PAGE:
Hollywood has arrived in Hendon. We take a closer look.
One of Sunderland’s landmark buildings is in the frame for national fame.
The former Jewish synagogue in Ryhope Road has been chosen as a backdrop to new film Orthodox, starring This Is England, Snatch and Boardwalk Empire actor Stephen Graham.
“If this will help put Sunderland on the map, then it is great with me,” said businessman George Fraser, owner of the building. “I’m just pleased to see it back in use – if only for a short while.”
Orthodox started life as a short film by Newcastle-born David Leon, known as DS Joe Ashworth in crime drama Vera, which premièred at the London Film Festival last year to great acclaim.
A three-week shoot across the North East, including Sunderland and Hartlepool, will see the original 25-minute piece turned into a full-length feature – due for release in cinemas in 2014.
All of the original cast, including Stephen, Michael Smiley (Kill List), Giacomo Mancini (Top Boy) and Chris Fairbank (Pirates of the Caribbean/Auf Wiedersehen Pet) have signed on for the movie.
And David, winner of the Best Narrative Short award for his film Man and Boy at the 2011 Tribeca Film Festival, will once again take on the roles of writer and director for the Zeitgeist Films project.
“Thanks to the support of our cast, and positive reaction to the short, we are excited to be expanding the film to feature length and watching these characters evolve,” said producer Daisy Allsop.
Backing for the venture is being provided by Ingenious Media, which was behind such films as Girl With A Pearl Earring, Brick Lane and Vera Drake, through its Seed Enterprise Investment Scheme.
Around 70 per cent of the original footage will feature in the finished movie, which focuses on Benjamin (played by Graham) – a man persecuted for his commitment to the Orthodox Jewish faith.
David, who was named as Screen International’s Star of Tomorrow in 2012, said: “Benjamin is a man caught between two worlds, the Orthodox Jewish community and mainstream life.
“Yet the challenges he faces are much like those that we all have to confront. Through the decisions he makes, he becomes an ordinary man in extraordinary circumstances.”
Filming at the old Sunderland synagogue took place last week, with shots including internal and external views of the Grade II-listed building – which has been standing empty since 2006.
Owner George is planning to donate his film location fee to Macmillan Nurses and Marie Curie Cancer Care, and said: “They have helped lots of friends of mine and I think they do a terrific job.”
•Find out more about Orthodox via Facebook at www.facebook.com/orthodoxfilm or on Twitter @Orthodox_Film
Building’s 1928 consecration
THE need for a synagogue in the Ashbrooke area led to the purchase of land at Ryhope Road in 1922. On December 9, 1928, the synagogue was consecrated.
Designed by Newcastle-based Jewish architect Marcus K Glass, the building was created in a “free Byzantine style,” with a barrel ceiling painted with stars and sky.
The Grade II-listed building has since been described as “an essay in Cinematic Art Deco,” and was rated by the Pevsner architectural guide as “vigorous and decorative”.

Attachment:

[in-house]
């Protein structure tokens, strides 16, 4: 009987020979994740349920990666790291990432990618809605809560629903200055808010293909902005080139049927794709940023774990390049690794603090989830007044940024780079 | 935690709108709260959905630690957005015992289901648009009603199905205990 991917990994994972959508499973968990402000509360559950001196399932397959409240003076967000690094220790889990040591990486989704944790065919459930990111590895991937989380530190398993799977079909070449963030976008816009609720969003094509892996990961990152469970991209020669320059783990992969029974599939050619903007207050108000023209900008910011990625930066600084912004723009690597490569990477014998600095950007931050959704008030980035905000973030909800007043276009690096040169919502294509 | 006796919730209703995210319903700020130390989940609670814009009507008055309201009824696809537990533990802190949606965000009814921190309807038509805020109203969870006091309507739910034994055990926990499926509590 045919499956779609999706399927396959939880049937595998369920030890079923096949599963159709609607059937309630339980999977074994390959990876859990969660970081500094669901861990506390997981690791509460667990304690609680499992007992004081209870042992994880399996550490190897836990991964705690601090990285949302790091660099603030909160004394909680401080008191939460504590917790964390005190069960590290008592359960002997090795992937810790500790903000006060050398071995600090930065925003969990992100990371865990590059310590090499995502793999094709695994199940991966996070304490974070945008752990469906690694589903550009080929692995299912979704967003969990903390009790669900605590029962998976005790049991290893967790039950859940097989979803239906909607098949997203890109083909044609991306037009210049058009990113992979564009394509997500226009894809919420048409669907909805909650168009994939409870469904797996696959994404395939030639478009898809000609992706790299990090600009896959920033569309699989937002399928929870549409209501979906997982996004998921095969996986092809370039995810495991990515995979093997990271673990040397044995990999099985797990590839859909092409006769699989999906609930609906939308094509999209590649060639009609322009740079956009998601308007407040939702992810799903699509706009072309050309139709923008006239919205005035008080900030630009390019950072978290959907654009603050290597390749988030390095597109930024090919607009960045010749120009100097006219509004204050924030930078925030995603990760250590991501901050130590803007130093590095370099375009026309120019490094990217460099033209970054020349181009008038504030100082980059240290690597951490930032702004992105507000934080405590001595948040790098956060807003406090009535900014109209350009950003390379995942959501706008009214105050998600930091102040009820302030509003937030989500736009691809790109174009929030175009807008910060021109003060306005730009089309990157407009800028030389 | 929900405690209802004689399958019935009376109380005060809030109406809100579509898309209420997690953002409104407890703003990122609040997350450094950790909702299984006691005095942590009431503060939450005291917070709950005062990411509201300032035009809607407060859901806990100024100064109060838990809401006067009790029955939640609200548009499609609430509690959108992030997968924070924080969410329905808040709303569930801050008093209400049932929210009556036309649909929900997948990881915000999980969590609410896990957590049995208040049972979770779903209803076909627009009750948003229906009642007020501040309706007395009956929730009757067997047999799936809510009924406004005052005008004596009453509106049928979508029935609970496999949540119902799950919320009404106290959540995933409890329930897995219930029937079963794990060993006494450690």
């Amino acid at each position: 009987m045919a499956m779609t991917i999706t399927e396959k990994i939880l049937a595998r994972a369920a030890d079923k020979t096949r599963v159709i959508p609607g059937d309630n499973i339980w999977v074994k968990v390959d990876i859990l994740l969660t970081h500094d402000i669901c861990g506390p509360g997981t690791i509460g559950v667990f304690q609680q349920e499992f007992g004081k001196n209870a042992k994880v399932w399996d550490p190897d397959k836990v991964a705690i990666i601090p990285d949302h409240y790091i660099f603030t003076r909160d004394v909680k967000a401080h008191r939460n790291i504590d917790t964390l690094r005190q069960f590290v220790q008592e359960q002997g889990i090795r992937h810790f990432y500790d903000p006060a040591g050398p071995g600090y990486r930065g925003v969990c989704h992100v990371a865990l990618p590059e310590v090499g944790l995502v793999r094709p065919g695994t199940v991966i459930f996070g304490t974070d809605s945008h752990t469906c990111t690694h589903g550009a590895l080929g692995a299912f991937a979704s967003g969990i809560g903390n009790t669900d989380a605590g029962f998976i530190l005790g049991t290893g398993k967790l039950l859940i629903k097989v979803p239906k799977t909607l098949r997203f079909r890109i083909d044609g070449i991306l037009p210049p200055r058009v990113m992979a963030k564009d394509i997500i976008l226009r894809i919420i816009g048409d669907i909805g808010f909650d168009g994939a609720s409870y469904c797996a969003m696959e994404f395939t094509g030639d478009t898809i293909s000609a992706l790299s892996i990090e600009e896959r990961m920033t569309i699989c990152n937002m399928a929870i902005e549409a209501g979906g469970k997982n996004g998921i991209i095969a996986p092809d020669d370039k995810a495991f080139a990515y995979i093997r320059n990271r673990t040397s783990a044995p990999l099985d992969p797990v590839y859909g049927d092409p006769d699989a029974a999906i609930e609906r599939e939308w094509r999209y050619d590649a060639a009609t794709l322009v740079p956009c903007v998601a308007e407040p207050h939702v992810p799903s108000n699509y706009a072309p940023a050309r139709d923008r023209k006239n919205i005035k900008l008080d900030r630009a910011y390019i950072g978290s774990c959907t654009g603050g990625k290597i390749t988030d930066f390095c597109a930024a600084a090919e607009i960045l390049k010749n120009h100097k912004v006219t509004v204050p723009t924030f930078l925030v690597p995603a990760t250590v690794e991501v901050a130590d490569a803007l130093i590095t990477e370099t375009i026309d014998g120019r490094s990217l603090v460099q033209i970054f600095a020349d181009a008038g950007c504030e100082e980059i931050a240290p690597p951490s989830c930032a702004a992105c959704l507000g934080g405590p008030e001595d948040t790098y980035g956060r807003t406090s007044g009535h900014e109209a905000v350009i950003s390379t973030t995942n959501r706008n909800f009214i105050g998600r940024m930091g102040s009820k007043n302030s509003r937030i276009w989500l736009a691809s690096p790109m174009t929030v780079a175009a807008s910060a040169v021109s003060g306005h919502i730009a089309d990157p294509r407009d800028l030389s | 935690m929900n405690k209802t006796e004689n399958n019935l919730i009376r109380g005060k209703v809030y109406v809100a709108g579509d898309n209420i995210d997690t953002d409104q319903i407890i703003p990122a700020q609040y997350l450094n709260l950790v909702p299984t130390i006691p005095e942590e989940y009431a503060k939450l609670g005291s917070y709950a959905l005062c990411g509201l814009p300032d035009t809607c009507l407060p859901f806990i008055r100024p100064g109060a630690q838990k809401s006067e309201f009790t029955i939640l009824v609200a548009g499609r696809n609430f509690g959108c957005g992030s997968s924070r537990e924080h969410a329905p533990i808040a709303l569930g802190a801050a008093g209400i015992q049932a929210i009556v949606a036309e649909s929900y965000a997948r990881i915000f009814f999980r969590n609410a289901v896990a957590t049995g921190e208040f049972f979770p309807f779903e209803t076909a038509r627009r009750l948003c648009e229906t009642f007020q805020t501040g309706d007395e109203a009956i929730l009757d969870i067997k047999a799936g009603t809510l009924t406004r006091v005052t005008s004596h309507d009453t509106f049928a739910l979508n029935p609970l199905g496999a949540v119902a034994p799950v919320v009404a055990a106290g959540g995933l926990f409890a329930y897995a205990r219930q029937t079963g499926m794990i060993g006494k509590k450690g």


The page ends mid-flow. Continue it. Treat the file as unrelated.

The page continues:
Thousands of Wearsiders worshipped at the synagogue but, as the number of Jewish residents dwindled, so the building was sold to a charitable trust and closed in 2006. Sadly, the empty synagogue quickly became a target for arsonists, drug addicts and squatters – prompting businessman George Fraser to step in and pay a six-figure sum for it in 2010.
“I bought it for peace of mind really,” he said. “I live about 20ft away from the building and we were being plagued by vandals, people having rave parties, fly-tippers and drug takers.
“I didn’t have any real idea of what to do with it when I bought it; I just wanted to get the troublemakers out. But it would be nice to do something to benefit the community.”
George has already turned the nearby Hebrew School into houses, but has yet to decide on the future of the synagogue – which was sold with a ban on selling or consuming alcohol on site.
“I’m not going to give the synagogue away, but I’d like to put it to a good use. At least it is in a better condition now than the unsightly tip it was when I bought it,” he said.
Sunderland’s Jewish history
l The first Sunderland Jew was Abraham Samuel, a Dutch jeweller who arrived in 1750.
l Polish arrivals converted part of an old house on Vine Street into a place of worship in 1781.
l A Jewish cemetery on Ballast Hills, Ayres Quay, was created in the 18th century.
l The Adath Yeshurun community met at the home of silversmith Jacob Joseph in 1790
l Marriages “after the manner of Jews” took place in Sunderland from 1791.
l Sunderland’s Jewish population numbered around 200 in 1851.
l A synagogue was built in Moor Street in 1861 – consecrated by chief rabbi Dr Nathan Adler.
l A Jewish section at Bishopwearmouth Cemetery opened in the 1860s.
l Dozens of Jewish migrants escaping Russian persecution arrived in the 1880s.
l Jewish groups included the Hebrew Board of Guardians, Loan Society and Ladies’ Guild.
l 150 members of the Jewish community fought in World War One. Sixteen were killed.
l A new synagogue on Ryhope Road was built and consecrated on December 9, 1928.
l A hostel for Jewish girls fleeing the Nazis was set up in the Second World War.
l Jack Cohen was elected Mayor of Sunderland in 1949 – the first Jewish mayor.
l Wearside’s Jewish community flourished until the 1960s – with 1,400 residents at its peak.